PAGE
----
By Randy Mendez
Outreach Educator

Halloween is one of my most favourite holidays of the year. When else can you act out your inner rock star or super hero, and get ‘treats’ for the recognition of all the hard work you put into your costume?

While Halloween has always been a much more American holiday, it is really gaining traction here in Australia and I’m glad that Aussies are really embracing this fun holiday. More and more people are dressing up, having Halloween-themed parties, going around the neighbourhood and trick-or-treating. The past few years we have seen a rise in people coming to our door and yelling, ‘trick or treat’! And it’s always so great to see the enthusiasm and sheer joy in the trick-or-treaters.

Halloween is a fun holiday. However, it can be a very wasteful day. So much prepping for just 1 day! We go out searching for the best costume, trying to find the best masks and/or props, buying loads of party supplies – all, which at the end of the day, head straight into the rubbish bin. Add to that the wrappers from all the lollies gluttonously consumed on the day, and you have an entire bin of Halloween rubbish.

This year, make your Halloween a sustainable celebration. There are so many great ideas and projects that you can do with your students to encourage their creativity, all while promoting sustainability.


The costume is the most essential when celebrating Halloween. And the best costumes are usually the ones that are made.

  • Op Shops – Encourage your students to go op shopping for their costumes. Op Shops have some amazing finds, and at great prices too! Not only that, the money goes to really great causes – you can look good and feel good for shopping at op shops.
  • Hit the closet – most of us have clothes in the back of ou r closets we haven’t used in ages. Go through old clothes and see what magic can be created. And once you’ve finished your costume, donate the clothes you didn’t use to your nearest op shop. You’ve created a costume as well as done a ‘spring clean’ in your closet!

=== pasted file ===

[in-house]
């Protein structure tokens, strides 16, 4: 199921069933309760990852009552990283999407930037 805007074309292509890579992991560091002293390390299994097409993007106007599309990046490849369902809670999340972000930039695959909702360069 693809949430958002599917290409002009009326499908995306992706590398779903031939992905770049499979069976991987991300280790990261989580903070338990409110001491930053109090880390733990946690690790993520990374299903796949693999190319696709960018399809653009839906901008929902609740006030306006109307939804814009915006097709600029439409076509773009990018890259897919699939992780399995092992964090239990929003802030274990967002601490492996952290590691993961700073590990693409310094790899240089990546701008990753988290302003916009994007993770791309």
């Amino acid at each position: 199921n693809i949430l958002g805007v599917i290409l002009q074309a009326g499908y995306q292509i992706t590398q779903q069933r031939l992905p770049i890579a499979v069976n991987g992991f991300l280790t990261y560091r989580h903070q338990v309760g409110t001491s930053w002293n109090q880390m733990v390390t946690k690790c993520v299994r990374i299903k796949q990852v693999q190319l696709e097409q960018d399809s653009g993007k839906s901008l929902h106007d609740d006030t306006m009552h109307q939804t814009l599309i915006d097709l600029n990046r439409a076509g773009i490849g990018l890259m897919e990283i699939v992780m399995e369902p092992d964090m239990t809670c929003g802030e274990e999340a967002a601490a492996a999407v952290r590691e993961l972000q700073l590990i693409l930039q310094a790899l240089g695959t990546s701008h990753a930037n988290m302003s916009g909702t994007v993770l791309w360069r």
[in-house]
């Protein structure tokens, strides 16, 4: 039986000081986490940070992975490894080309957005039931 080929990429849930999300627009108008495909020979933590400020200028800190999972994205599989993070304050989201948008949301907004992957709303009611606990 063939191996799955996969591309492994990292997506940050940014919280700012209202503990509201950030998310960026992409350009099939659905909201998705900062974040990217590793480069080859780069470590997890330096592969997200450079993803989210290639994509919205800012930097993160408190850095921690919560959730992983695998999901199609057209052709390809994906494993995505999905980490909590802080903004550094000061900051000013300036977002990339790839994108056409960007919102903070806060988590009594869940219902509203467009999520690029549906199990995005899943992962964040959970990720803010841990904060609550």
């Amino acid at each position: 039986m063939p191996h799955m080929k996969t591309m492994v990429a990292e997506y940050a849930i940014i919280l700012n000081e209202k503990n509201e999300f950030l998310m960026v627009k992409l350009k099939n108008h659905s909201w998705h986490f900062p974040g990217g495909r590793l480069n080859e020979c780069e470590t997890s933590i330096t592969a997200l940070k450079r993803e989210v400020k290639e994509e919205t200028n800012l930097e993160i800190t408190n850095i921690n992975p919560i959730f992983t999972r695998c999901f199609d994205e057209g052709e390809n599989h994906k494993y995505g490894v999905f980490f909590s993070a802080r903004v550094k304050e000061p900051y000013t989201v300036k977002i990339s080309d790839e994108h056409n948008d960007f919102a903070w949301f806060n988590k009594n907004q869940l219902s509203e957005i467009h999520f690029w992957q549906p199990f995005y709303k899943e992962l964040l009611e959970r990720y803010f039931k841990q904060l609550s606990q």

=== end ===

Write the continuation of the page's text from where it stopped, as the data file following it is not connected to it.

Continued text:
• Costume Swap – many students hold onto last year’s costumes. Have a costume swap day at your school. Encourage your students to bring in old costumes and swap with other students. After Halloween, perhaps your school can have a costume box, which can be used for the following year or throughout the year at school events. Every school should have an energy superhero costume!


Encourage yours students to make their own masks and props. What better way to let a student’s individuality and creativity shine than by having them create their own props. This is also a great way to get the arts department at your school involved in sustainability.

  • Schools, and households, always have unused items lying around. Have a collection day at your school and use these items to create costume props. A sword made from old toilet paper rolls will slay the competition.
  • Masks can be made using already read newspaper, which would normally be put in the recycle bin. Reuse them instead to create one-of-a-kind masks, paper mache style.
  • Trick-or-treat bags/buckets should be made, never bought. Some items which can be used to create trick-or-treat bags: old cloth shopping bags, cereal boxes, milk jugs, old pillow cases, to name a few. Get creative with the bags/buckets, as they should be part of the costume. Imagine an astronaut coming to your door with a spaceship as a trick-or-treat bag.

Face paint

Many great costumes require great facial artistry. Instead of buying expensive, and chemical-laden face paint, make your own. Incorporate into your science curriculum making face paint. There are so many great, and simple, methods for making toxic-free face paint. Many methods require toxic-free food dye. However, you can make the food dye using foods commonly found at home, or from spices in the pantry. This would be much more fun for your students and can make them feel like scientists.

Celebrating Halloween sustainably doesn’t have to be tricky. There are so many fun and simple things we can all do to ensure this popular holiday doesn’t turn into another wasteful celebration event – and by not sending more rubbish to landfills, that is the real treat!

Superhero / Villain Costume

Helen (Ursula)
Dress – from an op shop
Legs – leggings stuffed with newspapers
Wig – from previous costumes
Makeup – store-bought

Randy (Two-Face)
Suit – from an op shop
Colourful part of suit – from a fabric store and was stapled onto suit, so that the suit can be returned to the op shop for resale
Mask – store bought
Cane – old broom stick with the jewel from a costume prop

Kiss Costume

Shirt, pants and shoes – her own
Wig – from previous costume
Silver part of costume – car sunshade

Shirt – own
Pants – Helen’s pants
Belt – from op shop
Wig – from previous costume
Wings – old aprons
Leg silver part of costume – car sunshade

Food Costumes

Helen (Pumpkin):
Store-bought costume which she has used several times, and has lent it to friends

Randy (Corn-on-the-cob):
Kernels – unused balloons from a baby shower party
Husk – mesh netting
Husk ties – leftover flower twine

By CERES Education – Outreach Team|2017-11-06T18:28:07+10:00September 24th, 2015|0 Comments